The novel, Disgrace opens up in Cape Town and moves to a farm near Salem, a shift from the urban to the rural. Devil plays the centre of all these tracts. Lurie plans of writing an opulent Gluck-like opera, Byron in Italy, which suggests Romantic eroticism through notorious seduction.

Lurie is concerned with his waning sexual passion and his inconsequential interrogation of Melanie is deeply a Byronic concern. Byron created works like Cain, Mazeppa, Don Juan the heroes of which are autobiographically revealing. Sexual passion is too important to Byron which is not the case with father.

Though the heart be still as loving and the moon be still as bright. Who would have thought it would come to an end so soon and so suddenly. Lurie quotes from The Prelude of Wordsworth contrasting two ways of seeing, seeing literally with the eye, and seeing imaginatively.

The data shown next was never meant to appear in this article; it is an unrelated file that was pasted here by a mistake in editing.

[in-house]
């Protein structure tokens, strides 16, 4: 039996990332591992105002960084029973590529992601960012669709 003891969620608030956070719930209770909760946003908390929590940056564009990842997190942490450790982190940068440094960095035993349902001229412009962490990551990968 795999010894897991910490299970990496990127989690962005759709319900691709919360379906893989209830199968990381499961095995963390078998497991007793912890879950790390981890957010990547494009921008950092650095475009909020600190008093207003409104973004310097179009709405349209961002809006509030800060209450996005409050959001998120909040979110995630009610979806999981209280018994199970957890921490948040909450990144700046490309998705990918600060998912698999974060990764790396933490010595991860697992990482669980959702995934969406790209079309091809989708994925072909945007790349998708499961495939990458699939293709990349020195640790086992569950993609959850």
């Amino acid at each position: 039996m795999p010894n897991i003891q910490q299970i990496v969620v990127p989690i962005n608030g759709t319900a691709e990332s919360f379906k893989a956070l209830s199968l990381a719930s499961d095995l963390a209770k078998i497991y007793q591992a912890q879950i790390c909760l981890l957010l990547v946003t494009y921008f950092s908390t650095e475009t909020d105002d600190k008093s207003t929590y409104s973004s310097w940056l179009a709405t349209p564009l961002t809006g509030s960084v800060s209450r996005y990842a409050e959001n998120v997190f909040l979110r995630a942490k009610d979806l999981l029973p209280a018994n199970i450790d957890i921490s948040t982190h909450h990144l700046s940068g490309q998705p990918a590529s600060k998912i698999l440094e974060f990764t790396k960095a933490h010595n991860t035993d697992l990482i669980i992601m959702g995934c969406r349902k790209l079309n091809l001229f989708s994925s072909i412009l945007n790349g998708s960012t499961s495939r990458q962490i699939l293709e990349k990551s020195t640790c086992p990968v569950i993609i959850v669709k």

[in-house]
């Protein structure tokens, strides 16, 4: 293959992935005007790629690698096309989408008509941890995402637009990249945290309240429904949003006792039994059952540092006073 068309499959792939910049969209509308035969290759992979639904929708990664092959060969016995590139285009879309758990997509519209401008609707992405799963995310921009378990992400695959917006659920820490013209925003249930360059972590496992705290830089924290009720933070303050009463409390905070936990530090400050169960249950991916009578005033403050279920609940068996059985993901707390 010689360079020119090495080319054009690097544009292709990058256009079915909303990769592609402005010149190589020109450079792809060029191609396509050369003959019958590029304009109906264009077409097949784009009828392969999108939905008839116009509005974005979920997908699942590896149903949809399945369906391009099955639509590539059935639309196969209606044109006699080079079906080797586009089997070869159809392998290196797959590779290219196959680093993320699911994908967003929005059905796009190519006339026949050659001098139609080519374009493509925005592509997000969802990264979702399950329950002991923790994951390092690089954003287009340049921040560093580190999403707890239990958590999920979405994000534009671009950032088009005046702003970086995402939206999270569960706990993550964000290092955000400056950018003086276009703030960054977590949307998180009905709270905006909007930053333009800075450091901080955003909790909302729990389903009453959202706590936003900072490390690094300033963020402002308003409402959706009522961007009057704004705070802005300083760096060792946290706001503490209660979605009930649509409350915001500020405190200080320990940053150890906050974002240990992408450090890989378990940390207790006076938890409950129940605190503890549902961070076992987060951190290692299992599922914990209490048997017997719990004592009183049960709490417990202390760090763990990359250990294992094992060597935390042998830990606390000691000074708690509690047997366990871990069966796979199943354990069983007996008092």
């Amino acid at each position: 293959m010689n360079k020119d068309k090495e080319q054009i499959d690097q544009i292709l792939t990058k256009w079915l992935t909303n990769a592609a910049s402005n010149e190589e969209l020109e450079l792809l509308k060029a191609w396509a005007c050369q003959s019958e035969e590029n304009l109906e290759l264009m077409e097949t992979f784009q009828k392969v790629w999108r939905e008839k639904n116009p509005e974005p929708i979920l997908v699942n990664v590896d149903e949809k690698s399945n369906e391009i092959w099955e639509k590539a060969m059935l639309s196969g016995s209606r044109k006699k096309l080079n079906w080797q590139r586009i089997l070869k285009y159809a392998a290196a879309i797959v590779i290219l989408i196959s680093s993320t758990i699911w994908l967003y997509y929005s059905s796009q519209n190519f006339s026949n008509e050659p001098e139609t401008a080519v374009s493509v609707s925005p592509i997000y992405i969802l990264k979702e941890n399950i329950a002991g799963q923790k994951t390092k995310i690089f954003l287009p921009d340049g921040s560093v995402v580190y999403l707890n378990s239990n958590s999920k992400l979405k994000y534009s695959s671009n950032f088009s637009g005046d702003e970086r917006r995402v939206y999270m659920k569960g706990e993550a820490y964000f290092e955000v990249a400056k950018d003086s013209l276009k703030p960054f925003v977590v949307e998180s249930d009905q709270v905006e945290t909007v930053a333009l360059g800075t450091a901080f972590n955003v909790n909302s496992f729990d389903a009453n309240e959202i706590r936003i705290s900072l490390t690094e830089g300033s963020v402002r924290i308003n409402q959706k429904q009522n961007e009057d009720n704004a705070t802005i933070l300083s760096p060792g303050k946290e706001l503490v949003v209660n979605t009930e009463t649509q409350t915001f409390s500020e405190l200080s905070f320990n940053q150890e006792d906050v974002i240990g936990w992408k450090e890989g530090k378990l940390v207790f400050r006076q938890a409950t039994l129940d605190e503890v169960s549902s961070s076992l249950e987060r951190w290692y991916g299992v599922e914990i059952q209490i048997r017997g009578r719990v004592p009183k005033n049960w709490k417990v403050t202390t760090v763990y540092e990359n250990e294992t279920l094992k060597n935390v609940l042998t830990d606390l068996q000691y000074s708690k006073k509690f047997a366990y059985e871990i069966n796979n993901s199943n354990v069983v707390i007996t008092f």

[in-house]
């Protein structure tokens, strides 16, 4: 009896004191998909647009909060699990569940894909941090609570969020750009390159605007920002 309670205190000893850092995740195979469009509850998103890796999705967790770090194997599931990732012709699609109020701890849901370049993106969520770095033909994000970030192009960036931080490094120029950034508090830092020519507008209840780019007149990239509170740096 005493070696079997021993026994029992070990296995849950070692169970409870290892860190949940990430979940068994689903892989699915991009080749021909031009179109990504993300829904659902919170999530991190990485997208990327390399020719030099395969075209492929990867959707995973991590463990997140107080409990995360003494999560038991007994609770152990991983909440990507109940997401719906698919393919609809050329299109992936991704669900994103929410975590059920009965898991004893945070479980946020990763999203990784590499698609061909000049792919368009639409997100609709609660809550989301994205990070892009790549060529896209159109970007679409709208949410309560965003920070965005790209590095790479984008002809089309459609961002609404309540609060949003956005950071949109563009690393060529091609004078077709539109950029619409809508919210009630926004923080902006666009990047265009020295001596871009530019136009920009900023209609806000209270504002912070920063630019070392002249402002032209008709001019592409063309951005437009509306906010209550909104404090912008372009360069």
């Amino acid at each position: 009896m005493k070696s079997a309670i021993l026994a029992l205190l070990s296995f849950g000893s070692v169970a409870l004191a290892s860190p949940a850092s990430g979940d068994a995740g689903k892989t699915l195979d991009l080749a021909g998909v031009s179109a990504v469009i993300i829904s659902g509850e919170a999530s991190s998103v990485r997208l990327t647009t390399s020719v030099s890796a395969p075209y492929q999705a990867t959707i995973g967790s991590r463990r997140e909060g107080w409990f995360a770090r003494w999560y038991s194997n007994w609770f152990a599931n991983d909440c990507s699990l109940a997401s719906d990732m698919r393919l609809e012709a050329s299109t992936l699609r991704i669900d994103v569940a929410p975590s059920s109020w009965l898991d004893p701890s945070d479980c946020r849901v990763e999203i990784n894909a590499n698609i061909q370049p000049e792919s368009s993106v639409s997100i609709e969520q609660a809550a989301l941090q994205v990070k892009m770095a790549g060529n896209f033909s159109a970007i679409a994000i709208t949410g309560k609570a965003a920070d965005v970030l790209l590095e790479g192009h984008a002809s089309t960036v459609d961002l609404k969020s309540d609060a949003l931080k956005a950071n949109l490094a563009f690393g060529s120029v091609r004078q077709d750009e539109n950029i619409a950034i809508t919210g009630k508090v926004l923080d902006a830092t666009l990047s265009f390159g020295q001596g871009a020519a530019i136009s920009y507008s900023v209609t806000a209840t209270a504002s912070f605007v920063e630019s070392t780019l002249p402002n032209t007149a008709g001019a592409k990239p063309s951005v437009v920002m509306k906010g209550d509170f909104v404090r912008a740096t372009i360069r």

Coetzee draws closer to Wordsworth at the end of chapter Five: William Wordsworth — , nature-poet. David Lurie -? Blest be the infant babe. No outcast he. Blest be the Babe. It is same identity that Coetzee relies on, at the instance of the dogs, Bev Shaw and Pollux, the difficult path that Lurie is endorsed with effecting an ironic closure to Chapter Five.

The Lucy poems of Wordsworth exclusively touch upon a strange combination of the simplicity of expression and the ambiguity of meaning dealing with issues of Otherness, change and death. Is this what you want in life? He waves a hand toward the garden, toward the house with sunlight glinting from its roof. Her partly-true narration omitting her secret rises from her sense of existing with grace, on the other hand Lurie meeting Mr.